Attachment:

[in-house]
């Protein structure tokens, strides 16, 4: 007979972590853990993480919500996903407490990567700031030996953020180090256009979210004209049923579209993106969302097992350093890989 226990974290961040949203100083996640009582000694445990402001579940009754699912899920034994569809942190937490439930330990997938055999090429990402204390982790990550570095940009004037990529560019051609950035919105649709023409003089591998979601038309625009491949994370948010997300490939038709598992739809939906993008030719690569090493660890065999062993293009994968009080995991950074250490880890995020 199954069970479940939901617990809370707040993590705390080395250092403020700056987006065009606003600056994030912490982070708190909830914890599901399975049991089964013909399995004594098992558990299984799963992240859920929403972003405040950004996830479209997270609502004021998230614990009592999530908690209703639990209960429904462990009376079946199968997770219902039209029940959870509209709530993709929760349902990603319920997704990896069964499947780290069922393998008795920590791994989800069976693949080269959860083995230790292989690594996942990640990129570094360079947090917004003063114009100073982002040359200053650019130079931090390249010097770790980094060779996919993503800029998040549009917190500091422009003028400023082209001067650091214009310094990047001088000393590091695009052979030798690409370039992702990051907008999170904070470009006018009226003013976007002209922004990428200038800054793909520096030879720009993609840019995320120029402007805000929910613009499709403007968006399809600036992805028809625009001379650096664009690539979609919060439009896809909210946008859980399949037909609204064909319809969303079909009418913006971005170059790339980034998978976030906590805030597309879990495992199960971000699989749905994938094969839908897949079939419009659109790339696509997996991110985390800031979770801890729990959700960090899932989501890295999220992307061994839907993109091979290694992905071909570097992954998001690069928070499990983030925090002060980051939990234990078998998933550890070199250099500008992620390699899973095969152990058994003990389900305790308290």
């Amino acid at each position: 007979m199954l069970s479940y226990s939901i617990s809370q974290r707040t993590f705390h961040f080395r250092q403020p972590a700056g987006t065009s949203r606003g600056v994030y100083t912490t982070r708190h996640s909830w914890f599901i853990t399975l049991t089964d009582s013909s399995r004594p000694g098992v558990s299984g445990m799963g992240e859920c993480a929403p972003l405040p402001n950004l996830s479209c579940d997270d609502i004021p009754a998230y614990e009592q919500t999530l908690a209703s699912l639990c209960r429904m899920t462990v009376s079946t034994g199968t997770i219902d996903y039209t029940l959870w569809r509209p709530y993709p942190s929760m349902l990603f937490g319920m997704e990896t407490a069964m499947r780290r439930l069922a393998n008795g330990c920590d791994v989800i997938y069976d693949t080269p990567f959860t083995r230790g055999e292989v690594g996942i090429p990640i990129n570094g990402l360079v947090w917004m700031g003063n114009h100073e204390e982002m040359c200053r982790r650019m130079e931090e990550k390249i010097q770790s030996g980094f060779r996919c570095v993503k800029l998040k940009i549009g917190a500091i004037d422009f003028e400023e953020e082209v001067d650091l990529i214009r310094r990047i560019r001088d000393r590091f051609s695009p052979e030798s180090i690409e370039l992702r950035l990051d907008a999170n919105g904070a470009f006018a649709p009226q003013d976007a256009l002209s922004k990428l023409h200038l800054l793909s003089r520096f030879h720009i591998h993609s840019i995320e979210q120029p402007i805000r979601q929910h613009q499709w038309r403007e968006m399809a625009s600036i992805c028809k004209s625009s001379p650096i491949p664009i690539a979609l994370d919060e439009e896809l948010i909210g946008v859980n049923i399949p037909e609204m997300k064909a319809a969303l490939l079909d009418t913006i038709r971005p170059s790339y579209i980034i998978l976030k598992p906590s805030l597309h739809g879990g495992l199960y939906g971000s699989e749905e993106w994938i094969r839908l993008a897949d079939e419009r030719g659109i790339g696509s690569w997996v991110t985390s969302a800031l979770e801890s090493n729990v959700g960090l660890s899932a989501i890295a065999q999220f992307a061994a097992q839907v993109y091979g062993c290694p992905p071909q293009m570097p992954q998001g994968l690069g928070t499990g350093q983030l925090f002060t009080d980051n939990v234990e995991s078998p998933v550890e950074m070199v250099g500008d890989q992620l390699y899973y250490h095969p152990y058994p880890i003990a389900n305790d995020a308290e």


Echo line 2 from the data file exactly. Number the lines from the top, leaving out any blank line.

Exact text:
């Protein structure tokens, strides 16, 4: 007979972590853990993480919500996903407490990567700031030996953020180090256009979210004209049923579209993106969302097992350093890989 226990974290961040949203100083996640009582000694445990402001579940009754699912899920034994569809942190937490439930330990997938055999090429990402204390982790990550570095940009004037990529560019051609950035919105649709023409003089591998979601038309625009491949994370948010997300490939038709598992739809939906993008030719690569090493660890065999062993293009994968009080995991950074250490880890995020 199954069970479940939901617990809370707040993590705390080395250092403020700056987006065009606003600056994030912490982070708190909830914890599901399975049991089964013909399995004594098992558990299984799963992240859920929403972003405040950004996830479209997270609502004021998230614990009592999530908690209703639990209960429904462990009376079946199968997770219902039209029940959870509209709530993709929760349902990603319920997704990896069964499947780290069922393998008795920590791994989800069976693949080269959860083995230790292989690594996942990640990129570094360079947090917004003063114009100073982002040359200053650019130079931090390249010097770790980094060779996919993503800029998040549009917190500091422009003028400023082209001067650091214009310094990047001088000393590091695009052979030798690409370039992702990051907008999170904070470009006018009226003013976007002209922004990428200038800054793909520096030879720009993609840019995320120029402007805000929910613009499709403007968006399809600036992805028809625009001379650096664009690539979609919060439009896809909210946008859980399949037909609204064909319809969303079909009418913006971005170059790339980034998978976030906590805030597309879990495992199960971000699989749905994938094969839908897949079939419009659109790339696509997996991110985390800031979770801890729990959700960090899932989501890295999220992307061994839907993109091979290694992905071909570097992954998001690069928070499990983030925090002060980051939990234990078998998933550890070199250099500008992620390699899973095969152990058994003990389900305790308290």